M&Ms leave the brain craving more

The neostriatum, the part of the brain that controls movement, may also hold mechanisms that control consumption, such as over-eating and taking drugs.

An opium-like chemical produced in the brain, enkephalin, generates motivation to consume rewards, such as M&Ms. When injected into the neostriatum of rats, researchers found that they consumed twice the amount of sweet, fatty foods.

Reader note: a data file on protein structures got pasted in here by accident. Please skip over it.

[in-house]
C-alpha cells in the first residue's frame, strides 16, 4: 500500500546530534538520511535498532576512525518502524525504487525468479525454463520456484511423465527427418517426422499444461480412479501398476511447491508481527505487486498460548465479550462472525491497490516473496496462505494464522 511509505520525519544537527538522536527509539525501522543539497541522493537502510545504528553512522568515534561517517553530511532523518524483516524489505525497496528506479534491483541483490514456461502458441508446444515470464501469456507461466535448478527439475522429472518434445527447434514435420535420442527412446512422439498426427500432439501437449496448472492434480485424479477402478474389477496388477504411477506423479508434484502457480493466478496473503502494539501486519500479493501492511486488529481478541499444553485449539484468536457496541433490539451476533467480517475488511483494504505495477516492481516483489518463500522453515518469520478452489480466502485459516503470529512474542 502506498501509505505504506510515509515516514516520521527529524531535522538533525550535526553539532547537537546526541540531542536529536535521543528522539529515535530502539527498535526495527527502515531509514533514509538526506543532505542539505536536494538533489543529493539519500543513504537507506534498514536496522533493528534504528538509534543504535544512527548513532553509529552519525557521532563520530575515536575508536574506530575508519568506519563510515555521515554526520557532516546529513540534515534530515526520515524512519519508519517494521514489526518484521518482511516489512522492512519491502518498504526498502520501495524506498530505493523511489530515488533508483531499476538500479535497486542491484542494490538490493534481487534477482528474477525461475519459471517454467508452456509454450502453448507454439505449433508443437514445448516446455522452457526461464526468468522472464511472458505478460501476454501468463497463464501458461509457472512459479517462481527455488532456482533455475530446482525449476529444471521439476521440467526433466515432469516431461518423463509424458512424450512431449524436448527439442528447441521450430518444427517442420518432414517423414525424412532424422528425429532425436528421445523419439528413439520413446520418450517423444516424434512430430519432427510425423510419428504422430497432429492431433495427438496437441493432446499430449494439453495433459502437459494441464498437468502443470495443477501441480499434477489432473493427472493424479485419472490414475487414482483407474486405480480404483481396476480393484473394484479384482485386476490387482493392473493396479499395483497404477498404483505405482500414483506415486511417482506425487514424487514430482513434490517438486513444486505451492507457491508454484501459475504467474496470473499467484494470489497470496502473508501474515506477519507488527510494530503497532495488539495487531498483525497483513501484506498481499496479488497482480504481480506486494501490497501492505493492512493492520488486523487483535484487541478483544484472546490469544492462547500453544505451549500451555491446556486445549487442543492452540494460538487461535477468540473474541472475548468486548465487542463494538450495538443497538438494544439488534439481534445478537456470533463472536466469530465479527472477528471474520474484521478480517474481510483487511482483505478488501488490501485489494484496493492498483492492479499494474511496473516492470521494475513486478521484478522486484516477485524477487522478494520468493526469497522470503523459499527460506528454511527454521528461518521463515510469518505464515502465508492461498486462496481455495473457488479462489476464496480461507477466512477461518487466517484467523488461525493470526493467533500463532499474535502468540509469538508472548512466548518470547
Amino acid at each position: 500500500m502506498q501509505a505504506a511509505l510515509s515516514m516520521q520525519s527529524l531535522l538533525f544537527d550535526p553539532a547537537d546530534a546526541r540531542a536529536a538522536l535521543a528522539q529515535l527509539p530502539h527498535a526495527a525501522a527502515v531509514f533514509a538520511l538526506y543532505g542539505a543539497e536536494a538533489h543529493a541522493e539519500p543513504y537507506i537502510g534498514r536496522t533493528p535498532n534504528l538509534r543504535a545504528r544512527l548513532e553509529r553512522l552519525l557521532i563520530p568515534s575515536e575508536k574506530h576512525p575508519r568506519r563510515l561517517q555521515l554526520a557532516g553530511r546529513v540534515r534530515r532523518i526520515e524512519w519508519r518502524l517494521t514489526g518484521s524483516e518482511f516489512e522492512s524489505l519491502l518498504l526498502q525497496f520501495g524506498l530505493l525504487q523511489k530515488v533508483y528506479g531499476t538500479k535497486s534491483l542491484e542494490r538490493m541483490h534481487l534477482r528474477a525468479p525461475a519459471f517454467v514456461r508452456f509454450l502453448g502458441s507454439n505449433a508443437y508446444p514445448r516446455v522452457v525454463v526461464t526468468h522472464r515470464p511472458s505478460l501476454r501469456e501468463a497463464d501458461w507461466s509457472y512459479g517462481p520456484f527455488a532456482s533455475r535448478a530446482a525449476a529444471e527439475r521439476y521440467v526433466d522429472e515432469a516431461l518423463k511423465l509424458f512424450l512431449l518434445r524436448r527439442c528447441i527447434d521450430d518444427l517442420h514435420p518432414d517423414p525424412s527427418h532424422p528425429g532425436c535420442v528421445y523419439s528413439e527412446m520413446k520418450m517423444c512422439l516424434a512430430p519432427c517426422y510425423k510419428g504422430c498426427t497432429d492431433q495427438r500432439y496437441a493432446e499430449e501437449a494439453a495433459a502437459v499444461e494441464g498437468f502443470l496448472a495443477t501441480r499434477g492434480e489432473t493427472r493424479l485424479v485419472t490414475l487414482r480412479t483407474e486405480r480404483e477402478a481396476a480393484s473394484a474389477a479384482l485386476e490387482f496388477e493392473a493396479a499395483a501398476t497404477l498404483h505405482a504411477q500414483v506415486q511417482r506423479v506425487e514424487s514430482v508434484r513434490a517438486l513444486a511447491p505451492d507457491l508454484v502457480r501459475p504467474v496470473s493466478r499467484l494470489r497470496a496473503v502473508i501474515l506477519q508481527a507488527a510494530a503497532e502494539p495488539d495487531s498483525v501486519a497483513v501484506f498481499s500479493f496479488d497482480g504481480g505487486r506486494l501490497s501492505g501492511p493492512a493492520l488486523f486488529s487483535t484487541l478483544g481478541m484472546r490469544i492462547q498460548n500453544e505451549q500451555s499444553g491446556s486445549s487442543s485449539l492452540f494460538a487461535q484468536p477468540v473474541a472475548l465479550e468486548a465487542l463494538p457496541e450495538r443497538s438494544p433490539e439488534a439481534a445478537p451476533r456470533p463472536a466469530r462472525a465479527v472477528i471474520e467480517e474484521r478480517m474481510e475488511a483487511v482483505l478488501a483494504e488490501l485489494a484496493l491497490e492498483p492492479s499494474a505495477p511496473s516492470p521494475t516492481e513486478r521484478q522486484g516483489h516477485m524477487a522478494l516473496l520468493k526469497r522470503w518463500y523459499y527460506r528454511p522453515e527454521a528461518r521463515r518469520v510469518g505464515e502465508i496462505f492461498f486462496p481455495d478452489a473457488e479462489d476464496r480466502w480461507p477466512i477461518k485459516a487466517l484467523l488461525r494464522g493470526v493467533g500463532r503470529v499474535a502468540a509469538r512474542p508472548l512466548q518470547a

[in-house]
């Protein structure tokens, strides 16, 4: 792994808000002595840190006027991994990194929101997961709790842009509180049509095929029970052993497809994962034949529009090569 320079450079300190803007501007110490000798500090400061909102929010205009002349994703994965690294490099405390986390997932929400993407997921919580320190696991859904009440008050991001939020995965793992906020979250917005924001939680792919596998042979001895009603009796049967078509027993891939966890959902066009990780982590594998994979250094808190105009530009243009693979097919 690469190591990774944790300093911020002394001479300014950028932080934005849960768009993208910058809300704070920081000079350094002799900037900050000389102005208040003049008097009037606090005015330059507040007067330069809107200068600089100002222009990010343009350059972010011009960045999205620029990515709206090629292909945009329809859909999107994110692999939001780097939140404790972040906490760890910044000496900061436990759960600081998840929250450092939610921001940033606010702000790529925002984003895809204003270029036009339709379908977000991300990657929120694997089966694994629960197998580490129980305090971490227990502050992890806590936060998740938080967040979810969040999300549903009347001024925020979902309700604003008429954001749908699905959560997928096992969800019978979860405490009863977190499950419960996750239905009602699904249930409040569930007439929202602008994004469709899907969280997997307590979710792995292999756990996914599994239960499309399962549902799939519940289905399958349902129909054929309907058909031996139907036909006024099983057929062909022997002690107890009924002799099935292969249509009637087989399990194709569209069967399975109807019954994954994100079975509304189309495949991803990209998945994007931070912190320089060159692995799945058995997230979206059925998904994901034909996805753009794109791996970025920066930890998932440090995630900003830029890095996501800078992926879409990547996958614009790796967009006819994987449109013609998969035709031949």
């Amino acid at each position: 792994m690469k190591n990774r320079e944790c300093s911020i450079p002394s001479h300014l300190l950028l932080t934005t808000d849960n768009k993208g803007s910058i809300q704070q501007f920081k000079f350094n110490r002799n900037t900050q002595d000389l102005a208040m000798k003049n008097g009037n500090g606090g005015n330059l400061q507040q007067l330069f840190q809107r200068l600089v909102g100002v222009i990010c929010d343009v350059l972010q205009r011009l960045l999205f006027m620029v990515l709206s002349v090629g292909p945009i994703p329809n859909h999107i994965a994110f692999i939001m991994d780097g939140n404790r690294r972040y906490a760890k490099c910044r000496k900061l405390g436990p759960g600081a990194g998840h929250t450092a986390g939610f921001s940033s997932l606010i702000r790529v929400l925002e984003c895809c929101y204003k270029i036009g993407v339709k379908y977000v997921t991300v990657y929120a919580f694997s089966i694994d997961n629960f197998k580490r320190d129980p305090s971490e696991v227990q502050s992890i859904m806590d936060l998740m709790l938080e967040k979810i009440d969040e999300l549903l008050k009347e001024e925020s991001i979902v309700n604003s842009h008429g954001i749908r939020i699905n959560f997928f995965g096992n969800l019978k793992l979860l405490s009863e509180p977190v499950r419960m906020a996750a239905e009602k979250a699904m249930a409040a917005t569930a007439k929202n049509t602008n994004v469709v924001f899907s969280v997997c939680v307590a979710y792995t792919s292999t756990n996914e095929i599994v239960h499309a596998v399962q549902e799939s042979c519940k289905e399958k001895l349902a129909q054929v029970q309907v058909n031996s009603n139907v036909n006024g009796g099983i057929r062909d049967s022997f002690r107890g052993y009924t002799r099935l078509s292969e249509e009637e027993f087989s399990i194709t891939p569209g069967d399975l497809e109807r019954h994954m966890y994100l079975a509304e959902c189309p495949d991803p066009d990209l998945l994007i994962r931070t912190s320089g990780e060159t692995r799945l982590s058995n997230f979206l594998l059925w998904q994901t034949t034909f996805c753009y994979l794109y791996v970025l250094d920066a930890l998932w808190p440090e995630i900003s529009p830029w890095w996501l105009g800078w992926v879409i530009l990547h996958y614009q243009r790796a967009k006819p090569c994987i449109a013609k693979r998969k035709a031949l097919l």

Finding the brain mechanisms for overconsumption may lead to designing better biological-based treatments for obesity and binge eating disorders.

Read more at University of Michigan

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